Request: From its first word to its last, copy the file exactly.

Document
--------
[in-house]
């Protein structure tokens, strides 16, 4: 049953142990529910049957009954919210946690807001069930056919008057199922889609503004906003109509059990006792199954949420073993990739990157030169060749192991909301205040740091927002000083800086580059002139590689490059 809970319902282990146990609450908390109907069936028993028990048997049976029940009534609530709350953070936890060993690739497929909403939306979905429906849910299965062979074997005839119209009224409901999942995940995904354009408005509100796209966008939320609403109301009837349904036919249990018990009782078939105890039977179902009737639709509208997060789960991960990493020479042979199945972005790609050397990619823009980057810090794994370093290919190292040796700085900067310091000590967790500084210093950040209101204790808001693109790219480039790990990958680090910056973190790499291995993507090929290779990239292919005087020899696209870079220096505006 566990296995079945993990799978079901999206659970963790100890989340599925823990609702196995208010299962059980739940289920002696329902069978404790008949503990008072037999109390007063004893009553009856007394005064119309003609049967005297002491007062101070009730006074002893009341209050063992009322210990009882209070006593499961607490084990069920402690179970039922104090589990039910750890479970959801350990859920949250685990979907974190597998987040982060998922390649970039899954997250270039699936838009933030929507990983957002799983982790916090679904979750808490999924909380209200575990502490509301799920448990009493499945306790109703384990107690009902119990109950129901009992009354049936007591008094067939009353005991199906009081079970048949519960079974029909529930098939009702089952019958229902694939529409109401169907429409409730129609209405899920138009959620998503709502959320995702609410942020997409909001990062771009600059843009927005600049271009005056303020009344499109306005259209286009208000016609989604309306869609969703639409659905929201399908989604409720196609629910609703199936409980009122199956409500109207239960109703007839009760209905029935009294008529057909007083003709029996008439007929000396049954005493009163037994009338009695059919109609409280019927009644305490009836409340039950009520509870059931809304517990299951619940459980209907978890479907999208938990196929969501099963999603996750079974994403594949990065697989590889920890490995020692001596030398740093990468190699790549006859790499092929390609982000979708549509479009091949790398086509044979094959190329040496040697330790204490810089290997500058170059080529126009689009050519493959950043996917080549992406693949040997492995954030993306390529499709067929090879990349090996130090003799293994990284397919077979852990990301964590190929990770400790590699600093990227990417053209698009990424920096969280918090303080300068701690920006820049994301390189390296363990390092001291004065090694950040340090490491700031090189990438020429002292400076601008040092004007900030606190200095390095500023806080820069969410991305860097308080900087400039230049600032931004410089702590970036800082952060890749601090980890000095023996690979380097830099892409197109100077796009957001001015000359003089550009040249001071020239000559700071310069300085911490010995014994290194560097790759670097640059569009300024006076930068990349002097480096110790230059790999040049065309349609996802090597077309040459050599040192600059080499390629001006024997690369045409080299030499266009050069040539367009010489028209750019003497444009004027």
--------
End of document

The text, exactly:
[in-house]
């Protein structure tokens, strides 16, 4: 049953142990529910049957009954919210946690807001069930056919008057199922889609503004906003109509059990006792199954949420073993990739990157030169060749192991909301205040740091927002000083800086580059002139590689490059 809970319902282990146990609450908390109907069936028993028990048997049976029940009534609530709350953070936890060993690739497929909403939306979905429906849910299965062979074997005839119209009224409901999942995940995904354009408005509100796209966008939320609403109301009837349904036919249990018990009782078939105890039977179902009737639709509208997060789960991960990493020479042979199945972005790609050397990619823009980057810090794994370093290919190292040796700085900067310091000590967790500084210093950040209101204790808001693109790219480039790990990958680090910056973190790499291995993507090929290779990239292919005087020899696209870079220096505006 566990296995079945993990799978079901999206659970963790100890989340599925823990609702196995208010299962059980739940289920002696329902069978404790008949503990008072037999109390007063004893009553009856007394005064119309003609049967005297002491007062101070009730006074002893009341209050063992009322210990009882209070006593499961607490084990069920402690179970039922104090589990039910750890479970959801350990859920949250685990979907974190597998987040982060998922390649970039899954997250270039699936838009933030929507990983957002799983982790916090679904979750808490999924909380209200575990502490509301799920448990009493499945306790109703384990107690009902119990109950129901009992009354049936007591008094067939009353005991199906009081079970048949519960079974029909529930098939009702089952019958229902694939529409109401169907429409409730129609209405899920138009959620998503709502959320995702609410942020997409909001990062771009600059843009927005600049271009005056303020009344499109306005259209286009208000016609989604309306869609969703639409659905929201399908989604409720196609629910609703199936409980009122199956409500109207239960109703007839009760209905029935009294008529057909007083003709029996008439007929000396049954005493009163037994009338009695059919109609409280019927009644305490009836409340039950009520509870059931809304517990299951619940459980209907978890479907999208938990196929969501099963999603996750079974994403594949990065697989590889920890490995020692001596030398740093990468190699790549006859790499092929390609982000979708549509479009091949790398086509044979094959190329040496040697330790204490810089290997500058170059080529126009689009050519493959950043996917080549992406693949040997492995954030993306390529499709067929090879990349090996130090003799293994990284397919077979852990990301964590190929990770400790590699600093990227990417053209698009990424920096969280918090303080300068701690920006820049994301390189390296363990390092001291004065090694950040340090490491700031090189990438020429002292400076601008040092004007900030606190200095390095500023806080820069969410991305860097308080900087400039230049600032931004410089702590970036800082952060890749601090980890000095023996690979380097830099892409197109100077796009957001001015000359003089550009040249001071020239000559700071310069300085911490010995014994290194560097790759670097640059569009300024006076930068990349002097480096110790230059790999040049065309349609996802090597077309040459050599040192600059080499390629001006024997690369045409080299030499266009050069040539367009010489028209750019003497444009004027």